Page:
China will blast crude oil into space next week, to learn more about oil reservoirs lying tens of thousands of feet beneath the earth's surface.
The experiment will look at how molecules in oil redistribute under intense pressures and uneven temperatures. Researchers want to sharpen their understanding of deep crude oil reservoirs up to eight kilometres underground.
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The findings will also interest the oil and gas industry, which could use the data to make better decisions regarding future exploration projects.
Olivier Minster, head of the physical sciences at ESA, said: "Imagine a packet of cornflakes – over time the smaller flakes drop to the bottom under gravity. On a molecular scale this experiment is doing something similar but then looking at how temperature causes fluids to rearrange in weightlessness."
"Deep underground, crushing pressure and rising temperature as one goes down is thought to lead to a diffusion effect – petroleum compounds moving due to temperature, basically defying gravity."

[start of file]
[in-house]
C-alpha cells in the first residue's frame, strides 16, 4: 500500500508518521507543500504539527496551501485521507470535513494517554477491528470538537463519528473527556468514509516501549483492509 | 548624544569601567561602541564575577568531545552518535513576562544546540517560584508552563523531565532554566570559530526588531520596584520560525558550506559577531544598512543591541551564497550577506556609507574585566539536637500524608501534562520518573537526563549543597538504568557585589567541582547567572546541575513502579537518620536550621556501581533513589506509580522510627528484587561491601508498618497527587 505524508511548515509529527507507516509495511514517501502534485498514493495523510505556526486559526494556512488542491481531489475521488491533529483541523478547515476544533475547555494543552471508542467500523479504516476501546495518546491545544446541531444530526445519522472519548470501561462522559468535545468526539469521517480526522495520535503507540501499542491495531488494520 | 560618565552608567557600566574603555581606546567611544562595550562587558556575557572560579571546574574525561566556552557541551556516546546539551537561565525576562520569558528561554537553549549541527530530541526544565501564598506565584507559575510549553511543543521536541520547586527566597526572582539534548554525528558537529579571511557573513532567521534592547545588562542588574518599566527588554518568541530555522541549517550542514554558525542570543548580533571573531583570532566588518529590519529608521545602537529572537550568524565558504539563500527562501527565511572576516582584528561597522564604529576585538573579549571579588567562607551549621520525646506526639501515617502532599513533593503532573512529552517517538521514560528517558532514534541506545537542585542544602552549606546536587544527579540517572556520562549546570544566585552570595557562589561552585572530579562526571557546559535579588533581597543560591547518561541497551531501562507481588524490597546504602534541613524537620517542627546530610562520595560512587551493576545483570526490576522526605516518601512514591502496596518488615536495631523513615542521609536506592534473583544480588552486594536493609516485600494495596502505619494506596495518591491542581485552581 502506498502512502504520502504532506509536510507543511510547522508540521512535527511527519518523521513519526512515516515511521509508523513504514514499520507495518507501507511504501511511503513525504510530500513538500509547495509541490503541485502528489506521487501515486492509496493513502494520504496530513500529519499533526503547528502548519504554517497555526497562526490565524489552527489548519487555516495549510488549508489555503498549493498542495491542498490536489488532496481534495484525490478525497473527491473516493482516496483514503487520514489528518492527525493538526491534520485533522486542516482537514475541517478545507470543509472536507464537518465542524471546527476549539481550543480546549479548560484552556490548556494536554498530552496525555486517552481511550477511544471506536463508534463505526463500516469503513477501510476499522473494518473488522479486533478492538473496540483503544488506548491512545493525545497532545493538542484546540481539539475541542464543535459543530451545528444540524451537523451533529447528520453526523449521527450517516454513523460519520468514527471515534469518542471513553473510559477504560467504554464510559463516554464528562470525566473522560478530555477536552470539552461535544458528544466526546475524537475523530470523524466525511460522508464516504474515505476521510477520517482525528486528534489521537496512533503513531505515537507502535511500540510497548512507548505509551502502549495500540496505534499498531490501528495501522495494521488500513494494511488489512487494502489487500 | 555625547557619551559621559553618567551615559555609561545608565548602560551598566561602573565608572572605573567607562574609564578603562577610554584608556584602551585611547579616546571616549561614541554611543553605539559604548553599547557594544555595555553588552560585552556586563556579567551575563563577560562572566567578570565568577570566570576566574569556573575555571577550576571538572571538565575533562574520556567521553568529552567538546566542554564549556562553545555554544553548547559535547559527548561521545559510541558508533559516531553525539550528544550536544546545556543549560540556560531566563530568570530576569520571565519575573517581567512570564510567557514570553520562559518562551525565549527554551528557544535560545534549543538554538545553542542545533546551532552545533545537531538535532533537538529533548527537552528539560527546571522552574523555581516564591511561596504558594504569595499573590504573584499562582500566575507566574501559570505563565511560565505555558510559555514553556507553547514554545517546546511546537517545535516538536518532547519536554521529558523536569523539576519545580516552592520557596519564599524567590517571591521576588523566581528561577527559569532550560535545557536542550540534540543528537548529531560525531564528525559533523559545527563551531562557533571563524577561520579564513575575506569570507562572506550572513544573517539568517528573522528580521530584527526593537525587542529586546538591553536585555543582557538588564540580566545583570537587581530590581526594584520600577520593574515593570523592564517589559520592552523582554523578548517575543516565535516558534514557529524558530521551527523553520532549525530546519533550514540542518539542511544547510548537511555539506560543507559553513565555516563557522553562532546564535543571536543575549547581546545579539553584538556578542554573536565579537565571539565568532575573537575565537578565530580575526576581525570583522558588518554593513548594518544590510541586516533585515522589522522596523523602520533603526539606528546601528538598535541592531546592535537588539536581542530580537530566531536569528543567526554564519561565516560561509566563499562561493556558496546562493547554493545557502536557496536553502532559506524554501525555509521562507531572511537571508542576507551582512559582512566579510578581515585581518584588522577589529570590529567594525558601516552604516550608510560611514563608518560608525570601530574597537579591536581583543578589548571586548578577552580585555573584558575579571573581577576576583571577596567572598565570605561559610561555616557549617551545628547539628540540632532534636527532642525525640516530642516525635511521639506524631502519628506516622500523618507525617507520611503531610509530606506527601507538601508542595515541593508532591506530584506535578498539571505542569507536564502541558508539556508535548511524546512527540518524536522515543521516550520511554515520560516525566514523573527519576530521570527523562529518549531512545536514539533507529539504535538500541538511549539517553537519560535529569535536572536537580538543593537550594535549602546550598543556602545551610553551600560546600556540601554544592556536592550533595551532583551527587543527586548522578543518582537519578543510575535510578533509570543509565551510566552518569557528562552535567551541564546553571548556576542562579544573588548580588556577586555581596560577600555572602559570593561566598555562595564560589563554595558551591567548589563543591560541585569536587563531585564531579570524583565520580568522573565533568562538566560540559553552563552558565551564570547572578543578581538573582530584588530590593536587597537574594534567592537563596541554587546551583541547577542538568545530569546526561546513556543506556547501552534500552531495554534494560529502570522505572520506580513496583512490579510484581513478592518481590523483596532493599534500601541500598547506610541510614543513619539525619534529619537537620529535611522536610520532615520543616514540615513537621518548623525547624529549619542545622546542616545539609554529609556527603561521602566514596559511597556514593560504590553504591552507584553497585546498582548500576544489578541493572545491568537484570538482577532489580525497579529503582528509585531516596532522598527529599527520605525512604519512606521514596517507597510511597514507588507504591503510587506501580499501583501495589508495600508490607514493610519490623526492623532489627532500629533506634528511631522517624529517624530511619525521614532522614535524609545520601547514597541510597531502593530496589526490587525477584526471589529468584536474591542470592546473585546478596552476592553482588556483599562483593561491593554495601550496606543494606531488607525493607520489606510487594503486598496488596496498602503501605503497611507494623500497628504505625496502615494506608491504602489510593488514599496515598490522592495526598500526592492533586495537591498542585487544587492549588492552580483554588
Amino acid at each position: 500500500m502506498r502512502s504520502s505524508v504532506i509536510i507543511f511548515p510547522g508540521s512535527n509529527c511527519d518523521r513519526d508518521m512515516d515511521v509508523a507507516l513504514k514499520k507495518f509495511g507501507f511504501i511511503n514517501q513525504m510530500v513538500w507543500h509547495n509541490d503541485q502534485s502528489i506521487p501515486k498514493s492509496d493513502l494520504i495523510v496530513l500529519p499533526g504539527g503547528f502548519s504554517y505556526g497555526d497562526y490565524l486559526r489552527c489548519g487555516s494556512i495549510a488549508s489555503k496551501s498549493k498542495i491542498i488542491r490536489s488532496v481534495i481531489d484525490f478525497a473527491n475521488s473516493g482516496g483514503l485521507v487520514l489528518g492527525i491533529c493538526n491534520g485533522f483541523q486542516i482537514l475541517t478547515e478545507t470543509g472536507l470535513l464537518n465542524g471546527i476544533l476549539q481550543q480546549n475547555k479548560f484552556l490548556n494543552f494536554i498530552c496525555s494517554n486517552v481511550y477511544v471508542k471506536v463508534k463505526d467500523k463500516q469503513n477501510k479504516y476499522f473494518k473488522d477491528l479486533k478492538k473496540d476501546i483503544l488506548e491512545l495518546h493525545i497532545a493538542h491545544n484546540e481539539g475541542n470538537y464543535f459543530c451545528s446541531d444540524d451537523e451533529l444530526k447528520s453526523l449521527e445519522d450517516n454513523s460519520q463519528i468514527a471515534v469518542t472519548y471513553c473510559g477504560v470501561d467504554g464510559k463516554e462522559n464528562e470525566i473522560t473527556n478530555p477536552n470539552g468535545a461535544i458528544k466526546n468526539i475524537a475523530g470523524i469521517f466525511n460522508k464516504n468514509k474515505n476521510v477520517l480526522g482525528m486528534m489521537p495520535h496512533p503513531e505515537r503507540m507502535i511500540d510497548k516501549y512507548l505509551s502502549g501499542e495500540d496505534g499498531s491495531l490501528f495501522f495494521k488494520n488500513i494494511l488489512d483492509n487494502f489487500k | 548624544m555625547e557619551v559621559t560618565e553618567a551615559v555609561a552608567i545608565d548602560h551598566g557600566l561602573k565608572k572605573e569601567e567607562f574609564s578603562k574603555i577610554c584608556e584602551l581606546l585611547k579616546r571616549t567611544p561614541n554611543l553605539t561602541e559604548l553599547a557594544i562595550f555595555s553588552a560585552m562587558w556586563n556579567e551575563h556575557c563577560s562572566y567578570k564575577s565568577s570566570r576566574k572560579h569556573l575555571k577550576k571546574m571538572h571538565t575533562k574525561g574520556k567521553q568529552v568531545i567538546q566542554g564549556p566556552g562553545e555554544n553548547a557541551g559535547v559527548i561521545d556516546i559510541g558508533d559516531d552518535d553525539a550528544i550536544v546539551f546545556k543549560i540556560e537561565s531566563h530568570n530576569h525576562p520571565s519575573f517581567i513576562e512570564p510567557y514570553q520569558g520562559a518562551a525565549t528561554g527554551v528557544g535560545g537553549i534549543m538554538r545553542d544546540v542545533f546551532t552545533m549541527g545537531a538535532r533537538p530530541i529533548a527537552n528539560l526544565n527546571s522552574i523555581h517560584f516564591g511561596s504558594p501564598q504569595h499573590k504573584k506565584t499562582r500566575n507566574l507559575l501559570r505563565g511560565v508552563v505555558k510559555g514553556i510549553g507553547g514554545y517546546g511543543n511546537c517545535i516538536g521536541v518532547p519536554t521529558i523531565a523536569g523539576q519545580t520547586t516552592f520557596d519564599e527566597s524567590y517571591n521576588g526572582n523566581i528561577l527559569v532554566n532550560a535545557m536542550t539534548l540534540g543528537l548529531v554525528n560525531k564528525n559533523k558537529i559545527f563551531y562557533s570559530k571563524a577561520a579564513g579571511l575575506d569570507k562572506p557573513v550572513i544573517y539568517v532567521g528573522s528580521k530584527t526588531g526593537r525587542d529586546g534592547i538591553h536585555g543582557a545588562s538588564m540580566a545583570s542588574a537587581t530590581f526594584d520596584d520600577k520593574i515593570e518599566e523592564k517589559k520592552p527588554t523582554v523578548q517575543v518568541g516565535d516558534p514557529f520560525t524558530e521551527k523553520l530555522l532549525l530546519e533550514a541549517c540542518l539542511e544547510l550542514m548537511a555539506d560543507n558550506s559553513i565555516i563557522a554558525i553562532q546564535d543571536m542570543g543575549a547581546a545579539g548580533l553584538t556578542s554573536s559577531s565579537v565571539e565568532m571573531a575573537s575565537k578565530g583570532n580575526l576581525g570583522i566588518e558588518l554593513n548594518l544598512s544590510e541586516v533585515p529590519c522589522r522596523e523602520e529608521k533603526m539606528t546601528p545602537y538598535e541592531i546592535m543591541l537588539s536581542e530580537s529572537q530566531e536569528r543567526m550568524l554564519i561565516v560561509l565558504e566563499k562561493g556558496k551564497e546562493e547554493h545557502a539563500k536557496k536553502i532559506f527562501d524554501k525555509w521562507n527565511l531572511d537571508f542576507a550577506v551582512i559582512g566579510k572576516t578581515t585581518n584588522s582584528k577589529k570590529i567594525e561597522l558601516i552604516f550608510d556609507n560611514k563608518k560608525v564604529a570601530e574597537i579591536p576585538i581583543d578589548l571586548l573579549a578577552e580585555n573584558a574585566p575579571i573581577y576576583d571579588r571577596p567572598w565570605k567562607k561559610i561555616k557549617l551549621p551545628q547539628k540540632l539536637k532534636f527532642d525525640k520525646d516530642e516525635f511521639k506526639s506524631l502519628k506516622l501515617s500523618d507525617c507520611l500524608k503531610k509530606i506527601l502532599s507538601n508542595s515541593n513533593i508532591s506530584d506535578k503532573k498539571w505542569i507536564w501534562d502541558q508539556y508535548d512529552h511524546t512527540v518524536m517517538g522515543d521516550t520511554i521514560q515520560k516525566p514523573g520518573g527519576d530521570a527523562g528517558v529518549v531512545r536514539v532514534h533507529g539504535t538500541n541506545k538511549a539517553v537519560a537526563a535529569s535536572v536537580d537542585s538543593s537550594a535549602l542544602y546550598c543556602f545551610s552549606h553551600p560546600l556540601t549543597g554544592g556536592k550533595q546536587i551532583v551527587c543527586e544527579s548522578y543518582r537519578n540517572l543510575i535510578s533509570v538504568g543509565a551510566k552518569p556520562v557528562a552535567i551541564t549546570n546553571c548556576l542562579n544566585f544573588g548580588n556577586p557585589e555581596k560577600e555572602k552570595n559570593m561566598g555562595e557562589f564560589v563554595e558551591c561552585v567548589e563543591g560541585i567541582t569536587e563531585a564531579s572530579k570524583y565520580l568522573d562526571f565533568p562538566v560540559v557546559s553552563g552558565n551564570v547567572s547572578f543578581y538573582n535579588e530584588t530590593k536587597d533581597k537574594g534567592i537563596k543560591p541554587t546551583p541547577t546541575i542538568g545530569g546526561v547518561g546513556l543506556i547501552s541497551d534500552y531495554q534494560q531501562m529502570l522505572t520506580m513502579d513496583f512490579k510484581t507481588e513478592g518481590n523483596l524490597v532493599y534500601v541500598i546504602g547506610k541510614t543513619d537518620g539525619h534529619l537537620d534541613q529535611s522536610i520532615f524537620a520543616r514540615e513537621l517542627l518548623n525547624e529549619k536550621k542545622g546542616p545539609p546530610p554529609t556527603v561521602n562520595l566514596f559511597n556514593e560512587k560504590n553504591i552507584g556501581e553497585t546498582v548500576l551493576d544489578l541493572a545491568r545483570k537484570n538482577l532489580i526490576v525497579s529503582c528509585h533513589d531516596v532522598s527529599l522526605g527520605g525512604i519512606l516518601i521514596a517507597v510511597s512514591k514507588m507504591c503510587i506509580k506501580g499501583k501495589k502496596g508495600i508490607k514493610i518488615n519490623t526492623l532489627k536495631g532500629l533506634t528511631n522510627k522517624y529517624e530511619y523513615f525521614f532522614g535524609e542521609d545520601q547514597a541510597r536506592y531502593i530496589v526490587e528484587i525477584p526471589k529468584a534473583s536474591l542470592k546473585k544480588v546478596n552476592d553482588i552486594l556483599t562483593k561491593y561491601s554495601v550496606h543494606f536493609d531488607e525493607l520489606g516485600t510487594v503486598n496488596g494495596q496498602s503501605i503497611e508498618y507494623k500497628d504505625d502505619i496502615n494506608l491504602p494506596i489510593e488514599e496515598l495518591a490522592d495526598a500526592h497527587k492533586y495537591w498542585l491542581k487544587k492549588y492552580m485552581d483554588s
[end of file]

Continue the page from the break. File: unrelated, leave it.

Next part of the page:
“Over geological timescales, heavier deposits end up rising, while lighter ones sink."
"“The aim is to quantify this effect in weightlessness, to make it easier to create computer models of oil reservoirs that will help guide future decisions on their exploitation.”
The SJ-10 satellite will hold six cylinders each containing just one millilitre of crude oil, but compressed up to 500 times normal pressure at sea level on Earth. This makes it one of the highest-pressure items ever launched into space.
It will spend almost two weeks in orbit before it returns to Earth. After landing in China, the team will retrieve the experiment for detailed analysis.
The experiment is a partnership between ESA, China’s National Space Science Centre, France’s Total oil company and China’s PetroChina oil company.